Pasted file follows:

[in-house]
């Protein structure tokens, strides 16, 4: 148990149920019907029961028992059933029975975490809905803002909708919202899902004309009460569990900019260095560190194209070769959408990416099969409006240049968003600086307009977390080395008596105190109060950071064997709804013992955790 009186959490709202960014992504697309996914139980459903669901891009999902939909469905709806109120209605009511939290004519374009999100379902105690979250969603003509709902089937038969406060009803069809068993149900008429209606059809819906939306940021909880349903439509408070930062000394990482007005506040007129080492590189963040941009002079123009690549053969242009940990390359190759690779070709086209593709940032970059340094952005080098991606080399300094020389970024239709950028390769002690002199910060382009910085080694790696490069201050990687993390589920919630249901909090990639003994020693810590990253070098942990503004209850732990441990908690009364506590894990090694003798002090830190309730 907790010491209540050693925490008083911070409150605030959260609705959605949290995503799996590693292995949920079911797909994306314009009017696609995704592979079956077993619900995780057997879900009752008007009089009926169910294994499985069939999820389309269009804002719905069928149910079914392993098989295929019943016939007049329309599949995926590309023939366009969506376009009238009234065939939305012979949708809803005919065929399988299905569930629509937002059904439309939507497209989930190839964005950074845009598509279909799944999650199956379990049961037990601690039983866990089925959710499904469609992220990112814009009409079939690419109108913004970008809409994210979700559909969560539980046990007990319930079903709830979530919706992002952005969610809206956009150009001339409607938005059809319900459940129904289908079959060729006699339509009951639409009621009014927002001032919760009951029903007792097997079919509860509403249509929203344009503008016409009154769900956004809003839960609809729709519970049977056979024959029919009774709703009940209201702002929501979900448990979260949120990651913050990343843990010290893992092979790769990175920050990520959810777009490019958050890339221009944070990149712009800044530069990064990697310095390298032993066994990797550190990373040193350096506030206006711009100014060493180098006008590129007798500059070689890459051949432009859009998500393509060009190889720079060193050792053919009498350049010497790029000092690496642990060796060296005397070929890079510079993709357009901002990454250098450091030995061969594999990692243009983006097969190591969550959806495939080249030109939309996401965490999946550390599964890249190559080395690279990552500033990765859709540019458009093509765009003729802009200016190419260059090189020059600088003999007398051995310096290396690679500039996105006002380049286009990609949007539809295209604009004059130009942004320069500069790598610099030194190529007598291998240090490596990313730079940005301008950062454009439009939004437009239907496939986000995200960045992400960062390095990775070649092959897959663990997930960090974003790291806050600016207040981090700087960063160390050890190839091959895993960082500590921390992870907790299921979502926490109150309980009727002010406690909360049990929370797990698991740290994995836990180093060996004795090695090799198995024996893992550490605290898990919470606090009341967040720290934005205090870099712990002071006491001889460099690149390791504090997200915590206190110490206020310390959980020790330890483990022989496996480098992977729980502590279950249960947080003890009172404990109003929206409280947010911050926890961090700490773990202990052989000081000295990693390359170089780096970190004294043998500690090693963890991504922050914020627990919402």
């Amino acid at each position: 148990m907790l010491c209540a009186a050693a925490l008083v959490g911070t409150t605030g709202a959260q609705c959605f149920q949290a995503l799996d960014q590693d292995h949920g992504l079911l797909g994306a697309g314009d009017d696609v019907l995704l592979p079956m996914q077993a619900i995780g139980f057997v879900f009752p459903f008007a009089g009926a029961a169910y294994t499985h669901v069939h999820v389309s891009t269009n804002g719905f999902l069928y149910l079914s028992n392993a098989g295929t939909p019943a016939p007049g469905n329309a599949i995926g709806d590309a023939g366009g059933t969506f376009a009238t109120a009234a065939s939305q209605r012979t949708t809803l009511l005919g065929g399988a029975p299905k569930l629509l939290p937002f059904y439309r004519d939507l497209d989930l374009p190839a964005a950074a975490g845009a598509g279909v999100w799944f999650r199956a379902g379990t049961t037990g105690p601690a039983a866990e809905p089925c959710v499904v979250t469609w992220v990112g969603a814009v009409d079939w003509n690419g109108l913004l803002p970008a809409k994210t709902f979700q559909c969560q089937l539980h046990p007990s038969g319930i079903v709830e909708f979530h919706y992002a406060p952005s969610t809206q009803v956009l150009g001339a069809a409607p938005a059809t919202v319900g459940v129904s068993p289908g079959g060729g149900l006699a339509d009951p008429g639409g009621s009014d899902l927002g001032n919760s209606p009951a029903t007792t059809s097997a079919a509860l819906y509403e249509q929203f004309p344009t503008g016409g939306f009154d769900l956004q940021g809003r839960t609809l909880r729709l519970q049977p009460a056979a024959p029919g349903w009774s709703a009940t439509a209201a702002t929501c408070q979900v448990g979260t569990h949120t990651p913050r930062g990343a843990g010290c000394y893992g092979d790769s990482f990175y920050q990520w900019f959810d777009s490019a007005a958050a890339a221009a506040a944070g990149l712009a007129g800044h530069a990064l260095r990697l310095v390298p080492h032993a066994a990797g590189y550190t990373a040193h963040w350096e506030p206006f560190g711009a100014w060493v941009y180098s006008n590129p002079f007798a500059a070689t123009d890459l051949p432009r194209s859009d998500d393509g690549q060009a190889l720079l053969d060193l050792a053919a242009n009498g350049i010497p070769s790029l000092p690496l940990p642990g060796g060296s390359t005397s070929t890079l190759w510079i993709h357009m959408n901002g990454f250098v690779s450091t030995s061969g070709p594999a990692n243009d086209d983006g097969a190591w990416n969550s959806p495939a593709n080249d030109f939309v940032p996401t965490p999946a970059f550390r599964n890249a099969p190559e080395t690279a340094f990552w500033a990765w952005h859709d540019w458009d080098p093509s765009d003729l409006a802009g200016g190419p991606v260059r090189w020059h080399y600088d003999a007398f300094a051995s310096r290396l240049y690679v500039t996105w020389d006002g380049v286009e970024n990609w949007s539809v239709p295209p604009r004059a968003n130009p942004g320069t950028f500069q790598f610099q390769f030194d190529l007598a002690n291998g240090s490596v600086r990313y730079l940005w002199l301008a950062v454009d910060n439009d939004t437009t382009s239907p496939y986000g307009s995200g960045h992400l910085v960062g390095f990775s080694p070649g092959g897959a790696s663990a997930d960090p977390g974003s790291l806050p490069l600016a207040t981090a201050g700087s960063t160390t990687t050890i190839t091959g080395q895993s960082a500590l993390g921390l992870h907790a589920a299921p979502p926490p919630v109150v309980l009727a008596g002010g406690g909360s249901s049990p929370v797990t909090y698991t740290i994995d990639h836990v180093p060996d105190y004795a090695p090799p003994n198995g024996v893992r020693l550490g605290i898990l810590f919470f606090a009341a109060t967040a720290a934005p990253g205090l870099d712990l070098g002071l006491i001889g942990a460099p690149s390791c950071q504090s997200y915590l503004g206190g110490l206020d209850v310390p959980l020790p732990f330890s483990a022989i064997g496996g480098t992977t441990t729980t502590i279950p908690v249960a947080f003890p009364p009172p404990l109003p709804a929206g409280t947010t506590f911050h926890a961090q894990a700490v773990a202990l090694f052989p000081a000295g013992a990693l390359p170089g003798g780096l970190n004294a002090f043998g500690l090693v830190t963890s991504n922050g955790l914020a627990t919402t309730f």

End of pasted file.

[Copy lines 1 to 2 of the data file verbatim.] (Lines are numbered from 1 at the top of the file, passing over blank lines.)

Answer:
[in-house]
């Protein structure tokens, strides 16, 4: 148990149920019907029961028992059933029975975490809905803002909708919202899902004309009460569990900019260095560190194209070769959408990416099969409006240049968003600086307009977390080395008596105190109060950071064997709804013992955790 009186959490709202960014992504697309996914139980459903669901891009999902939909469905709806109120209605009511939290004519374009999100379902105690979250969603003509709902089937038969406060009803069809068993149900008429209606059809819906939306940021909880349903439509408070930062000394990482007005506040007129080492590189963040941009002079123009690549053969242009940990390359190759690779070709086209593709940032970059340094952005080098991606080399300094020389970024239709950028390769002690002199910060382009910085080694790696490069201050990687993390589920919630249901909090990639003994020693810590990253070098942990503004209850732990441990908690009364506590894990090694003798002090830190309730 907790010491209540050693925490008083911070409150605030959260609705959605949290995503799996590693292995949920079911797909994306314009009017696609995704592979079956077993619900995780057997879900009752008007009089009926169910294994499985069939999820389309269009804002719905069928149910079914392993098989295929019943016939007049329309599949995926590309023939366009969506376009009238009234065939939305012979949708809803005919065929399988299905569930629509937002059904439309939507497209989930190839964005950074845009598509279909799944999650199956379990049961037990601690039983866990089925959710499904469609992220990112814009009409079939690419109108913004970008809409994210979700559909969560539980046990007990319930079903709830979530919706992002952005969610809206956009150009001339409607938005059809319900459940129904289908079959060729006699339509009951639409009621009014927002001032919760009951029903007792097997079919509860509403249509929203344009503008016409009154769900956004809003839960609809729709519970049977056979024959029919009774709703009940209201702002929501979900448990979260949120990651913050990343843990010290893992092979790769990175920050990520959810777009490019958050890339221009944070990149712009800044530069990064990697310095390298032993066994990797550190990373040193350096506030206006711009100014060493180098006008590129007798500059070689890459051949432009859009998500393509060009190889720079060193050792053919009498350049010497790029000092690496642990060796060296005397070929890079510079993709357009901002990454250098450091030995061969594999990692243009983006097969190591969550959806495939080249030109939309996401965490999946550390599964890249190559080395690279990552500033990765859709540019458009093509765009003729802009200016190419260059090189020059600088003999007398051995310096290396690679500039996105006002380049286009990609949007539809295209604009004059130009942004320069500069790598610099030194190529007598291998240090490596990313730079940005301008950062454009439009939004437009239907496939986000995200960045992400960062390095990775070649092959897959663990997930960090974003790291806050600016207040981090700087960063160390050890190839091959895993960082500590921390992870907790299921979502926490109150309980009727002010406690909360049990929370797990698991740290994995836990180093060996004795090695090799198995024996893992550490605290898990919470606090009341967040720290934005205090870099712990002071006491001889460099690149390791504090997200915590206190110490206020310390959980020790330890483990022989496996480098992977729980502590279950249960947080003890009172404990109003929206409280947010911050926890961090700490773990202990052989000081000295990693390359170089780096970190004294043998500690090693963890991504922050914020627990919402």